Watch Nev Schulman Talk 'Catfish' & Internet Stuff With Composer Nico Muhly
Further proof that the Internet is as much of a weird uniter as it is a divider: it somehow managed to make a conversation between Catfish's New Schulman and composer Nico Muhly logical. Low brow, meet high brow: thanks to The Wall Street Journal. The paper brought Schulman together with Muhly to talk about digital deception and the crazy-weird shit people do when they're masked by the ol' WWW.
Muhly's most recent operatic work, Two Boys, debuted at the Metropolitan Opera House in New York on Monday and takes the meat of its material from a based-on-true-events stabbing of one teenage boy by another (thanks to some encouragement from a bunch of anonymous Internet folk). And in the video below, the duo speak to the weird world of human connection on the Internet.
The conversation touches on both men's entrance into the weird world of fake online personas, both as insiders and outsiders. Schulman thanks to his documentary that spawned the same-name MTV series, and Muhly due to his work with Two Boys. The opera, based on real events that occurred 10 years prior in Manchester, England, tells the story of a 16-year-old boy who nearly killed a younger boy thanks to some mysterious people he spoke to in a chat room.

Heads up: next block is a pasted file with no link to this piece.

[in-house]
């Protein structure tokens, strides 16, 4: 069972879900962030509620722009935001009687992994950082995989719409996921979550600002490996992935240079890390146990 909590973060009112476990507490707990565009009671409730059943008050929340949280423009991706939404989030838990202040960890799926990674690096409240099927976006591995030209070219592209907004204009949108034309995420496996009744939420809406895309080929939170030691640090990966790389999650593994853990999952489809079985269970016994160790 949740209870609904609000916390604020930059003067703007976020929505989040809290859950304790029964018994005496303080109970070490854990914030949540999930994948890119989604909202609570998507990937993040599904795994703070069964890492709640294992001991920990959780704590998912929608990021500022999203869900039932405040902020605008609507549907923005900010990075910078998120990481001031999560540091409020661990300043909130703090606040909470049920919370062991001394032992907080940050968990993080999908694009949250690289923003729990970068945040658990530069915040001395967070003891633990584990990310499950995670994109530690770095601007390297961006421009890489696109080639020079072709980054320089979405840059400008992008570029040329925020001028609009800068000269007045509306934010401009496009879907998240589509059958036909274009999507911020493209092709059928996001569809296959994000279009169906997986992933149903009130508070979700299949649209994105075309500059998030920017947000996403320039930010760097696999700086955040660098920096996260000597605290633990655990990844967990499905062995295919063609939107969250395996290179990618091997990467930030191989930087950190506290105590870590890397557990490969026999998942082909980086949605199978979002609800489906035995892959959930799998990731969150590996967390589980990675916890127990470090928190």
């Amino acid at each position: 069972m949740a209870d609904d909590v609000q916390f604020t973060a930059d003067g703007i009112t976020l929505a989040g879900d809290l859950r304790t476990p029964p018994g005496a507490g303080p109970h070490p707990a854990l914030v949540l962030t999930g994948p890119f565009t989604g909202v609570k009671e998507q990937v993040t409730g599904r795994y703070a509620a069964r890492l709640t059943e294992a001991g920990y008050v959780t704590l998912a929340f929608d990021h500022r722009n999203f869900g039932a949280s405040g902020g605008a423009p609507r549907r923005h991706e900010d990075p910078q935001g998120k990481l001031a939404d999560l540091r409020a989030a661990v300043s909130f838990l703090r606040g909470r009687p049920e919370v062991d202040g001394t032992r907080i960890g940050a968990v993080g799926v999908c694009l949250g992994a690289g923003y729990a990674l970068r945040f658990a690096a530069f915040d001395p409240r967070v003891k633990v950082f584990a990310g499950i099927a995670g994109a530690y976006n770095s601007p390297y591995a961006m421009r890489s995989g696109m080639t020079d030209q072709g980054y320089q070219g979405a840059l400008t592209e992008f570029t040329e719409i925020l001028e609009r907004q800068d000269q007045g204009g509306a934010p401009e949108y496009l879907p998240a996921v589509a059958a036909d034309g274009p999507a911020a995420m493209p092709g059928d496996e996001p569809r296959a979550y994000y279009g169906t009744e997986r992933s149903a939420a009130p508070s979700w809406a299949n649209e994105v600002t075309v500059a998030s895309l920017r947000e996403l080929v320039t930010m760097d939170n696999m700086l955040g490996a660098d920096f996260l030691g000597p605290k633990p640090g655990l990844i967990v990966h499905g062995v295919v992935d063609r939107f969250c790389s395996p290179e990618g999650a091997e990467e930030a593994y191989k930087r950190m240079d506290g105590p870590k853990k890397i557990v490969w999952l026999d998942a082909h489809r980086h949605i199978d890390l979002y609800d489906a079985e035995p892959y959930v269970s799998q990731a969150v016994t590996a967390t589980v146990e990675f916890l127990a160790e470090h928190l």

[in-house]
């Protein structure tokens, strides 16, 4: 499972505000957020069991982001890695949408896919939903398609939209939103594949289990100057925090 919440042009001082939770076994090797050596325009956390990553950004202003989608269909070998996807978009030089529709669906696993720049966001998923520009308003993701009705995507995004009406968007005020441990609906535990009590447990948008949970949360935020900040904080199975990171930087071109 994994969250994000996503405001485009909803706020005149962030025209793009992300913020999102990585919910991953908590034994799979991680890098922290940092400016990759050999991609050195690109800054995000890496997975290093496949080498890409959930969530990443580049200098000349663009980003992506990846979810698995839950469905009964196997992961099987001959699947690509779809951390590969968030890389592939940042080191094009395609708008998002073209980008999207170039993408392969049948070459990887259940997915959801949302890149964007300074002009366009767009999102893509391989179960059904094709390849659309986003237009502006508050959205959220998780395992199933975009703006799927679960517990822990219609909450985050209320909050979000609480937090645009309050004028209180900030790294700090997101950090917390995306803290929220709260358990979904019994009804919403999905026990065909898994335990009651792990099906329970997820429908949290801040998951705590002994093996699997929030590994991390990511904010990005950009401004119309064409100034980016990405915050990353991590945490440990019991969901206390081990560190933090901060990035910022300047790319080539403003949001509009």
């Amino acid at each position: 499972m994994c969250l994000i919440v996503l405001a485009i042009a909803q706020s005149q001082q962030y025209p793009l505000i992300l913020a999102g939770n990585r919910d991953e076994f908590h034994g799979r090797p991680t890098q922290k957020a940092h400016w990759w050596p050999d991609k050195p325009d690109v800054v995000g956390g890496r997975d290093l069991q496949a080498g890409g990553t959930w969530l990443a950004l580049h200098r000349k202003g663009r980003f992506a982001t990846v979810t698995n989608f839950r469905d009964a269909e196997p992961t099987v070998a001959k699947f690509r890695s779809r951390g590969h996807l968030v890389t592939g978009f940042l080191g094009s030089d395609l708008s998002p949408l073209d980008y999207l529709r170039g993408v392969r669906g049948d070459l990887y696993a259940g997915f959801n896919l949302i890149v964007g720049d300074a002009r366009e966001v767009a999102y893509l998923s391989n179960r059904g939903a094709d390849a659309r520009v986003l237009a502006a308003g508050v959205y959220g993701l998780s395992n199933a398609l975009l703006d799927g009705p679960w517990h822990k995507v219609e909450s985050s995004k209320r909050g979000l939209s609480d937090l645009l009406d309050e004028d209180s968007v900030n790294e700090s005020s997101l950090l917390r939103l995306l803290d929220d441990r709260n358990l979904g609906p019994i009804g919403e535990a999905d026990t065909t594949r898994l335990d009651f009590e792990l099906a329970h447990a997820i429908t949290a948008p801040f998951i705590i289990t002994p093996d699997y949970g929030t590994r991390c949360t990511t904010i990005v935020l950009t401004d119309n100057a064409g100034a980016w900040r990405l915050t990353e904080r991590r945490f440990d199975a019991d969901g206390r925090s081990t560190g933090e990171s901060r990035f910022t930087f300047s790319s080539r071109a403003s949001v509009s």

Both men have different viewpoints on the matter of catfishing — no surprise given their own points of reference. Schulman, always the first to remind you of his status as a victim of such shenanigans, stays on message with his seemingly perma-we're-here-to-help song and dance, whereas Muhly's opinions feel more in line with the casual Catfish viewer. In that complicity is the name of the game: "A part of you does know, and you keep it going anyway," Muhly states. And surprisingly, it's that glaringly raw admission, speaking to the general loneliness that fuels such Internet dalliances, where the two find common ground. Have a watch.
Image: The Wall Street Journal